The Individualized Home Instruction Plan (IHIP) form that is submitted annually to the state includes this information:
- the child's name, age, and grade
- a list curriculum, materials, textbooks, or plan of instruction for each of the required academic subjects
- the dates for submission of quarterly reports
- the names of the individuals providing instruction
So to homeschool in New York, you’ll definitely need curriculum and resources that adequately cover these academic topics at the indicated grade levels:
Homeschool New York has an excellent one-page summary of these required courses at each level. Although the state outlines topics to cover, homeschoolers are not required to do the same activities or follow the same course content as public school students.
What are homeschool requirements in New York?
In a nutshell, New York homeschooling requirements involve five obligations:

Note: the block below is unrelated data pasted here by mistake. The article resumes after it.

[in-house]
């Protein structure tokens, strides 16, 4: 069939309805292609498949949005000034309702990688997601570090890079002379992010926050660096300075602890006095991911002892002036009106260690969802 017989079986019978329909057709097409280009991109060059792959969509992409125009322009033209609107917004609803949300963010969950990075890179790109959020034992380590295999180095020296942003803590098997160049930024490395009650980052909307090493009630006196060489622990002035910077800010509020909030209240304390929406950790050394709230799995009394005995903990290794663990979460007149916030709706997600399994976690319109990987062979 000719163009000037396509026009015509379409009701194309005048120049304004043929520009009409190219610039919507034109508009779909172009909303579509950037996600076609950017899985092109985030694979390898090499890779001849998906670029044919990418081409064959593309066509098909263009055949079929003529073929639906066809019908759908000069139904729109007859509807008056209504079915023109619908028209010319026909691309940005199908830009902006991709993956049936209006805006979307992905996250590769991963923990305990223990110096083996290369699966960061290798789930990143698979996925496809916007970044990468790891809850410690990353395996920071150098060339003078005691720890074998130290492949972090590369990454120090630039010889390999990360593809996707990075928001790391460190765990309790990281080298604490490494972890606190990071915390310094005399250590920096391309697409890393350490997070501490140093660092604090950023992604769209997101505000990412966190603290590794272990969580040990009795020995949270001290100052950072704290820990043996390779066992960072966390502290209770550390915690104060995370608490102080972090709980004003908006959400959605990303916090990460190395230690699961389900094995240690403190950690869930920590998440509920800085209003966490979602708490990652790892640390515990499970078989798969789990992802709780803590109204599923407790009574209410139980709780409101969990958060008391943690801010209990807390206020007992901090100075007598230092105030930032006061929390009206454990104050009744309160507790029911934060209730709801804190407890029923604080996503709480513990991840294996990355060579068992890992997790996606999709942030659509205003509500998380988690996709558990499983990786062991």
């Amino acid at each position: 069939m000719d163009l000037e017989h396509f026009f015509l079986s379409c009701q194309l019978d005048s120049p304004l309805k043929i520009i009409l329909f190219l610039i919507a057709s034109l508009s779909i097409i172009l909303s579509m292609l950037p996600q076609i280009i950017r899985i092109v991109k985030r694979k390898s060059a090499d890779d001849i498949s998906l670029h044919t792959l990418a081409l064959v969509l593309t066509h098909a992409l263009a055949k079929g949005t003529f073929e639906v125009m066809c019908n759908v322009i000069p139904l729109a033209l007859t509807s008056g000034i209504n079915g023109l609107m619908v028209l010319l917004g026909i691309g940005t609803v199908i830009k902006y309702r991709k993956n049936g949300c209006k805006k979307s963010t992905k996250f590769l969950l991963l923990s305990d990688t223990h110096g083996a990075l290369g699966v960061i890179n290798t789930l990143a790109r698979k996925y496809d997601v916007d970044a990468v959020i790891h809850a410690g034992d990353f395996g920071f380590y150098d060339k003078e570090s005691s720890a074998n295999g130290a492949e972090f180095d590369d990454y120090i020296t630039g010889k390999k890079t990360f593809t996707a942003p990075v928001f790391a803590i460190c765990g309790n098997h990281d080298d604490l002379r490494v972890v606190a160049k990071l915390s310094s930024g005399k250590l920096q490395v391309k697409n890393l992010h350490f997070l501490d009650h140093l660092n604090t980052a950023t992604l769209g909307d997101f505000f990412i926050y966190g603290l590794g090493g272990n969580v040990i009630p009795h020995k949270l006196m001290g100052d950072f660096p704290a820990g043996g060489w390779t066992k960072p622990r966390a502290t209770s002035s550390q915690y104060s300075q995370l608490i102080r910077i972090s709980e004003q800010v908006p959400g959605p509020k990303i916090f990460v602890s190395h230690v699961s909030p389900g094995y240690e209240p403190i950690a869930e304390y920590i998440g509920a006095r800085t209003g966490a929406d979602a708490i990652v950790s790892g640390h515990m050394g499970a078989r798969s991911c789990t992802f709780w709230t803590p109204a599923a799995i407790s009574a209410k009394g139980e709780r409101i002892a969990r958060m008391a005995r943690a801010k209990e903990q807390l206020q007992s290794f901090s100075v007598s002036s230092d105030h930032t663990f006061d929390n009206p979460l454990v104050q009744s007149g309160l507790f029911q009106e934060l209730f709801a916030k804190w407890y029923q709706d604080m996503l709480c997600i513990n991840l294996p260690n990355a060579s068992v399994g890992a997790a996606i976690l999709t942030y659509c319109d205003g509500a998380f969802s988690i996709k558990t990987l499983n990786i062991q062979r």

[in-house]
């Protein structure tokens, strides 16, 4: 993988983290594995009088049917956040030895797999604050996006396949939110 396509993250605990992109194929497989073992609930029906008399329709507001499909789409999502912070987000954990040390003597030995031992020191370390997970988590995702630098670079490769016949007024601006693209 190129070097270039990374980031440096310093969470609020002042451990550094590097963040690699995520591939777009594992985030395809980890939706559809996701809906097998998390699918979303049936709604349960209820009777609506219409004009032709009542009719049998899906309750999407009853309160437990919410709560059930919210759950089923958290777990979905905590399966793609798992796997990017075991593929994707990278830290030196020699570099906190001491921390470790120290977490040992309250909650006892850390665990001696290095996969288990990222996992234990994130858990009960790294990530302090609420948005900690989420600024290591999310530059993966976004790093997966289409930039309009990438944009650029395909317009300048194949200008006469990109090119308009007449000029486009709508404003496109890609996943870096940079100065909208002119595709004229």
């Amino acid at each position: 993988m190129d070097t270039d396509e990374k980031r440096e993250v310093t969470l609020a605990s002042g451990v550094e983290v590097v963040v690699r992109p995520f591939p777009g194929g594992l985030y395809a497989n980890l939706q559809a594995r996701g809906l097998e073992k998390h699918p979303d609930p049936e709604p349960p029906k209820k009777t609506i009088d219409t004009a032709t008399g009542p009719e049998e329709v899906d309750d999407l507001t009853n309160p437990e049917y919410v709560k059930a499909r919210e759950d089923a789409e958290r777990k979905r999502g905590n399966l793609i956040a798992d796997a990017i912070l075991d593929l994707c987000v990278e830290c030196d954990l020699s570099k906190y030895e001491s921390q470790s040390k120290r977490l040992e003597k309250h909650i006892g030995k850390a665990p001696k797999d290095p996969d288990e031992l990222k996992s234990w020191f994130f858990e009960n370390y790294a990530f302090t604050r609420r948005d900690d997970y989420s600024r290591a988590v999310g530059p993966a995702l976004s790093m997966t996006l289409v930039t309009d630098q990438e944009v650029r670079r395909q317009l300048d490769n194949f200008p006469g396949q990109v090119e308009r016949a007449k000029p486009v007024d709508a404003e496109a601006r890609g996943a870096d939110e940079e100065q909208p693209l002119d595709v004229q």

- filing a notice of intent
- creating an Individualized Home Instruction Plan (IHIP)
- obtaining curriculum to meet the mandated subjects
- providing 180 days of instruction each school year
- filing quarterly reports
- filing an annual assessment that includes results of a standardized test
What proof is required for homeschooling in New York?
Due to the regulations in New York, you’ll want to become adept at recordkeeping as a homeschooler. To see examples visit Kathy Ceceri’s homeschool paperwork examples here.
Get yourself a binder and a homeschool planner like the one published by Sonlight. It was designed by homeschoolers who know exactly what kinds of records you’ll want to keep throughout the year. And with a three-ring binder, it’s easy to add in the specific New York forms and letters you’ll want for proof if there are ever any questions:
- Keep copies of all forms you file, always notating filing/sending dates.
- Keep the confirmation of your letter of intent. This proves you’re homeschooling legally with your district’s knowledge.
- Your school district is obligated to notify you that your IHIP is in compliance. This notice is another document of important proof.
- Keep track of your school days (and hours if high school level). Remember that field trips, co-ops, and extracurriculars count as instruction!
To further cover yourself legally, consider joining the Home School Legal Defense Association, a nonprofit organization that supports the constitutional right of parents to homeschool.
Jennie L. in Ballston Lake, NY finds her HSLDA membership beneficial: